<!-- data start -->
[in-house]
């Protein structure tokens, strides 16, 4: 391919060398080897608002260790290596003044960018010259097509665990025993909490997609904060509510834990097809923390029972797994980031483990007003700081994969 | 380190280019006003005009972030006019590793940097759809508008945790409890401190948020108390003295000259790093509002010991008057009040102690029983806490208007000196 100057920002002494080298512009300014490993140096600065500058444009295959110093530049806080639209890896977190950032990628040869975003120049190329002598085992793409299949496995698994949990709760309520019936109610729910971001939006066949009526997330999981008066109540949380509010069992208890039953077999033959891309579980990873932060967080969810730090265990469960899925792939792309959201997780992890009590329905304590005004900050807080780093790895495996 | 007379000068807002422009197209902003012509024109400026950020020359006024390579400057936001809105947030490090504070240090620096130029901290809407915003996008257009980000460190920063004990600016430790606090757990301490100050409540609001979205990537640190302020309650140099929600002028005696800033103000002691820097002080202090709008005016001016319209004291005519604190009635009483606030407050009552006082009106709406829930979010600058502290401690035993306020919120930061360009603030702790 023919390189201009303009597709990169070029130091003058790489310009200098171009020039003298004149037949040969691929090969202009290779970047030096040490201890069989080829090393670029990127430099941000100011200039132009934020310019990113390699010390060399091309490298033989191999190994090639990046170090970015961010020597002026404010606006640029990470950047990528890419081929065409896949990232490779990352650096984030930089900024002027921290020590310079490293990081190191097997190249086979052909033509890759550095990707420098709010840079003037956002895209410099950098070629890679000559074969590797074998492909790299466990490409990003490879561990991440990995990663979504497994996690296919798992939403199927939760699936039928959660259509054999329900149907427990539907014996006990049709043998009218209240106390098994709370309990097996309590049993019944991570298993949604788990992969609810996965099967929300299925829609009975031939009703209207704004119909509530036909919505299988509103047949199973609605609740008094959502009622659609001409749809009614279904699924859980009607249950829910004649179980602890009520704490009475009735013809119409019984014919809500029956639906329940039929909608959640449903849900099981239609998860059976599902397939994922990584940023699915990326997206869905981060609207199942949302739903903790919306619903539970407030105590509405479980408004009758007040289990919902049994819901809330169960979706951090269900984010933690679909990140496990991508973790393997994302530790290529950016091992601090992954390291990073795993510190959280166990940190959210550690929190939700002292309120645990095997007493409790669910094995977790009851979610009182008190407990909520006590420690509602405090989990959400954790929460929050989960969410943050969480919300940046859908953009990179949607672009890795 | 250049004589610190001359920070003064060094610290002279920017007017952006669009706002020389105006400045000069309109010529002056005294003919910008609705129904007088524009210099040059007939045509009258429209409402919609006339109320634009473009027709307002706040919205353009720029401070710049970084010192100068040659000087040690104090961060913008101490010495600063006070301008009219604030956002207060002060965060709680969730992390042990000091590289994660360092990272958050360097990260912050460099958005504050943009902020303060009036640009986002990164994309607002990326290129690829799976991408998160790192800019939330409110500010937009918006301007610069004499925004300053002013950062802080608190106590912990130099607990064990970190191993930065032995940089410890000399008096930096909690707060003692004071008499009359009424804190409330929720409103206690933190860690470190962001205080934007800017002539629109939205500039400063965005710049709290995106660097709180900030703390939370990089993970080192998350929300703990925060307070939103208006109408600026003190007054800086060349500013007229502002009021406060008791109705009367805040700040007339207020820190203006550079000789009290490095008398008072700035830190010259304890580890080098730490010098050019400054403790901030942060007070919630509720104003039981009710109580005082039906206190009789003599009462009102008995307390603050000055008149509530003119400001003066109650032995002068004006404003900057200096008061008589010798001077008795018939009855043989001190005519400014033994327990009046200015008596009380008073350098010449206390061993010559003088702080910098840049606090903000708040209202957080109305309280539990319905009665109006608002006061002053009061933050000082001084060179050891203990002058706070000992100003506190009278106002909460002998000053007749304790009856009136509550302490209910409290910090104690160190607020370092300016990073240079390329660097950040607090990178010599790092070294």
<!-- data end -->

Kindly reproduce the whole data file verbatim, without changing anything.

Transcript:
[in-house]
């Protein structure tokens, strides 16, 4: 391919060398080897608002260790290596003044960018010259097509665990025993909490997609904060509510834990097809923390029972797994980031483990007003700081994969 | 380190280019006003005009972030006019590793940097759809508008945790409890401190948020108390003295000259790093509002010991008057009040102690029983806490208007000196 100057920002002494080298512009300014490993140096600065500058444009295959110093530049806080639209890896977190950032990628040869975003120049190329002598085992793409299949496995698994949990709760309520019936109610729910971001939006066949009526997330999981008066109540949380509010069992208890039953077999033959891309579980990873932060967080969810730090265990469960899925792939792309959201997780992890009590329905304590005004900050807080780093790895495996 | 007379000068807002422009197209902003012509024109400026950020020359006024390579400057936001809105947030490090504070240090620096130029901290809407915003996008257009980000460190920063004990600016430790606090757990301490100050409540609001979205990537640190302020309650140099929600002028005696800033103000002691820097002080202090709008005016001016319209004291005519604190009635009483606030407050009552006082009106709406829930979010600058502290401690035993306020919120930061360009603030702790 023919390189201009303009597709990169070029130091003058790489310009200098171009020039003298004149037949040969691929090969202009290779970047030096040490201890069989080829090393670029990127430099941000100011200039132009934020310019990113390699010390060399091309490298033989191999190994090639990046170090970015961010020597002026404010606006640029990470950047990528890419081929065409896949990232490779990352650096984030930089900024002027921290020590310079490293990081190191097997190249086979052909033509890759550095990707420098709010840079003037956002895209410099950098070629890679000559074969590797074998492909790299466990490409990003490879561990991440990995990663979504497994996690296919798992939403199927939760699936039928959660259509054999329900149907427990539907014996006990049709043998009218209240106390098994709370309990097996309590049993019944991570298993949604788990992969609810996965099967929300299925829609009975031939009703209207704004119909509530036909919505299988509103047949199973609605609740008094959502009622659609001409749809009614279904699924859980009607249950829910004649179980602890009520704490009475009735013809119409019984014919809500029956639906329940039929909608959640449903849900099981239609998860059976599902397939994922990584940023699915990326997206869905981060609207199942949302739903903790919306619903539970407030105590509405479980408004009758007040289990919902049994819901809330169960979706951090269900984010933690679909990140496990991508973790393997994302530790290529950016091992601090992954390291990073795993510190959280166990940190959210550690929190939700002292309120645990095997007493409790669910094995977790009851979610009182008190407990909520006590420690509602405090989990959400954790929460929050989960969410943050969480919300940046859908953009990179949607672009890795 | 250049004589610190001359920070003064060094610290002279920017007017952006669009706002020389105006400045000069309109010529002056005294003919910008609705129904007088524009210099040059007939045509009258429209409402919609006339109320634009473009027709307002706040919205353009720029401070710049970084010192100068040659000087040690104090961060913008101490010495600063006070301008009219604030956002207060002060965060709680969730992390042990000091590289994660360092990272958050360097990260912050460099958005504050943009902020303060009036640009986002990164994309607002990326290129690829799976991408998160790192800019939330409110500010937009918006301007610069004499925004300053002013950062802080608190106590912990130099607990064990970190191993930065032995940089410890000399008096930096909690707060003692004071008499009359009424804190409330929720409103206690933190860690470190962001205080934007800017002539629109939205500039400063965005710049709290995106660097709180900030703390939370990089993970080192998350929300703990925060307070939103208006109408600026003190007054800086060349500013007229502002009021406060008791109705009367805040700040007339207020820190203006550079000789009290490095008398008072700035830190010259304890580890080098730490010098050019400054403790901030942060007070919630509720104003039981009710109580005082039906206190009789003599009462009102008995307390603050000055008149509530003119400001003066109650032995002068004006404003900057200096008061008589010798001077008795018939009855043989001190005519400014033994327990009046200015008596009380008073350098010449206390061993010559003088702080910098840049606090903000708040209202957080109305309280539990319905009665109006608002006061002053009061933050000082001084060179050891203990002058706070000992100003506190009278106002909460002998000053007749304790009856009136509550302490209910409290910090104690160190607020370092300016990073240079390329660097950040607090990178010599790092070294």